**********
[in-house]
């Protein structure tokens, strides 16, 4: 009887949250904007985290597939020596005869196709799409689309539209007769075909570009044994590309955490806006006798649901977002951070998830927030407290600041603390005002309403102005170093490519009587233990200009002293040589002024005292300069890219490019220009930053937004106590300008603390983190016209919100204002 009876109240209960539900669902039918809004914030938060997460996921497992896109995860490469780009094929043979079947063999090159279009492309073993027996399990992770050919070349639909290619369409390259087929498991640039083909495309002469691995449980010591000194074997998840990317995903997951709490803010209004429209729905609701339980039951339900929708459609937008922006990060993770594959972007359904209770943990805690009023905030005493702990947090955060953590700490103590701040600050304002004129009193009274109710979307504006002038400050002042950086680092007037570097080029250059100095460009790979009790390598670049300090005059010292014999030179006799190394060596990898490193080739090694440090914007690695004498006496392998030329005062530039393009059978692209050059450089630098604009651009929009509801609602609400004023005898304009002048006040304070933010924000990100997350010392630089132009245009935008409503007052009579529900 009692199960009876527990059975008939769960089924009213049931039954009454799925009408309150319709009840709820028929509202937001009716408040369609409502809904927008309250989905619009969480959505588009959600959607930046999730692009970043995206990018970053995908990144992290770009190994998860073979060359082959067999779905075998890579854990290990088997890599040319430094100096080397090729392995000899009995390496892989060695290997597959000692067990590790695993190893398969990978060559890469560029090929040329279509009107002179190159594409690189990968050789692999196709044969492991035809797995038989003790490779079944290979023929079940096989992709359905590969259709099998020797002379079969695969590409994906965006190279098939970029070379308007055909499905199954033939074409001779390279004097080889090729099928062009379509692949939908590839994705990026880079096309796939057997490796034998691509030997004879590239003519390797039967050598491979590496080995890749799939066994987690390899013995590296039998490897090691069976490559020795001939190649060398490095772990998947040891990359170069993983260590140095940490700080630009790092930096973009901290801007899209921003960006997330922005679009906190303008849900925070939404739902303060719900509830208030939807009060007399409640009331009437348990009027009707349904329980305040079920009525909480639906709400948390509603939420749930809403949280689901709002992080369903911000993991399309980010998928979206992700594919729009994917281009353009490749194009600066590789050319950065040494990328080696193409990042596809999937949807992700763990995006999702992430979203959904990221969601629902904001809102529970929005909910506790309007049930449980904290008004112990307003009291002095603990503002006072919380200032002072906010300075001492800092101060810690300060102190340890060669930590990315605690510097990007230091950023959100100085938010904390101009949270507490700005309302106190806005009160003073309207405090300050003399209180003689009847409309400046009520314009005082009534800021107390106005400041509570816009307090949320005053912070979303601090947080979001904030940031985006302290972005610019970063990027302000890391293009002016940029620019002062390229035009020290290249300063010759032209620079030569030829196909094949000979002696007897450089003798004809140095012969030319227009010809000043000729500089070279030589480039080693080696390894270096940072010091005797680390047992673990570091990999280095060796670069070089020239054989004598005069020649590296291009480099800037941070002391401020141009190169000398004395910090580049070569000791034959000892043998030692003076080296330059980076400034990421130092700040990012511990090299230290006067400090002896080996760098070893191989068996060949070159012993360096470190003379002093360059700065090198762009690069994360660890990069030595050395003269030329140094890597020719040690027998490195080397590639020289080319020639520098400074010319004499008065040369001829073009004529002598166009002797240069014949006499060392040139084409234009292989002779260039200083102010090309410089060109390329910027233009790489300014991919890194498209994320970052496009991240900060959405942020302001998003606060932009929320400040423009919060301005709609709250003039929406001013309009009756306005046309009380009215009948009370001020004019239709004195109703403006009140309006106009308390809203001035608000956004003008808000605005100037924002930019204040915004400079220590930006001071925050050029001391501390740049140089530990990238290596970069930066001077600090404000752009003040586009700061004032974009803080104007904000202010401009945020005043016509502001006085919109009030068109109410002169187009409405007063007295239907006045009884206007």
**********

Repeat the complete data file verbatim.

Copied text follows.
[in-house]
């Protein structure tokens, strides 16, 4: 009887949250904007985290597939020596005869196709799409689309539209007769075909570009044994590309955490806006006798649901977002951070998830927030407290600041603390005002309403102005170093490519009587233990200009002293040589002024005292300069890219490019220009930053937004106590300008603390983190016209919100204002 009876109240209960539900669902039918809004914030938060997460996921497992896109995860490469780009094929043979079947063999090159279009492309073993027996399990992770050919070349639909290619369409390259087929498991640039083909495309002469691995449980010591000194074997998840990317995903997951709490803010209004429209729905609701339980039951339900929708459609937008922006990060993770594959972007359904209770943990805690009023905030005493702990947090955060953590700490103590701040600050304002004129009193009274109710979307504006002038400050002042950086680092007037570097080029250059100095460009790979009790390598670049300090005059010292014999030179006799190394060596990898490193080739090694440090914007690695004498006496392998030329005062530039393009059978692209050059450089630098604009651009929009509801609602609400004023005898304009002048006040304070933010924000990100997350010392630089132009245009935008409503007052009579529900 009692199960009876527990059975008939769960089924009213049931039954009454799925009408309150319709009840709820028929509202937001009716408040369609409502809904927008309250989905619009969480959505588009959600959607930046999730692009970043995206990018970053995908990144992290770009190994998860073979060359082959067999779905075998890579854990290990088997890599040319430094100096080397090729392995000899009995390496892989060695290997597959000692067990590790695993190893398969990978060559890469560029090929040329279509009107002179190159594409690189990968050789692999196709044969492991035809797995038989003790490779079944290979023929079940096989992709359905590969259709099998020797002379079969695969590409994906965006190279098939970029070379308007055909499905199954033939074409001779390279004097080889090729099928062009379509692949939908590839994705990026880079096309796939057997490796034998691509030997004879590239003519390797039967050598491979590496080995890749799939066994987690390899013995590296039998490897090691069976490559020795001939190649060398490095772990998947040891990359170069993983260590140095940490700080630009790092930096973009901290801007899209921003960006997330922005679009906190303008849900925070939404739902303060719900509830208030939807009060007399409640009331009437348990009027009707349904329980305040079920009525909480639906709400948390509603939420749930809403949280689901709002992080369903911000993991399309980010998928979206992700594919729009994917281009353009490749194009600066590789050319950065040494990328080696193409990042596809999937949807992700763990995006999702992430979203959904990221969601629902904001809102529970929005909910506790309007049930449980904290008004112990307003009291002095603990503002006072919380200032002072906010300075001492800092101060810690300060102190340890060669930590990315605690510097990007230091950023959100100085938010904390101009949270507490700005309302106190806005009160003073309207405090300050003399209180003689009847409309400046009520314009005082009534800021107390106005400041509570816009307090949320005053912070979303601090947080979001904030940031985006302290972005610019970063990027302000890391293009002016940029620019002062390229035009020290290249300063010759032209620079030569030829196909094949000979002696007897450089003798004809140095012969030319227009010809000043000729500089070279030589480039080693080696390894270096940072010091005797680390047992673990570091990999280095060796670069070089020239054989004598005069020649590296291009480099800037941070002391401020141009190169000398004395910090580049070569000791034959000892043998030692003076080296330059980076400034990421130092700040990012511990090299230290006067400090002896080996760098070893191989068996060949070159012993360096470190003379002093360059700065090198762009690069994360660890990069030595050395003269030329140094890597020719040690027998490195080397590639020289080319020639520098400074010319004499008065040369001829073009004529002598166009002797240069014949006499060392040139084409234009292989002779260039200083102010090309410089060109390329910027233009790489300014991919890194498209994320970052496009991240900060959405942020302001998003606060932009929320400040423009919060301005709609709250003039929406001013309009009756306005046309009380009215009948009370001020004019239709004195109703403006009140309006106009308390809203001035608000956004003008808000605005100037924002930019204040915004400079220590930006001071925050050029001391501390740049140089530990990238290596970069930066001077600090404000752009003040586009700061004032974009803080104007904000202010401009945020005043016509502001006085919109009030068109109410002169187009409405007063007295239907006045009884206007």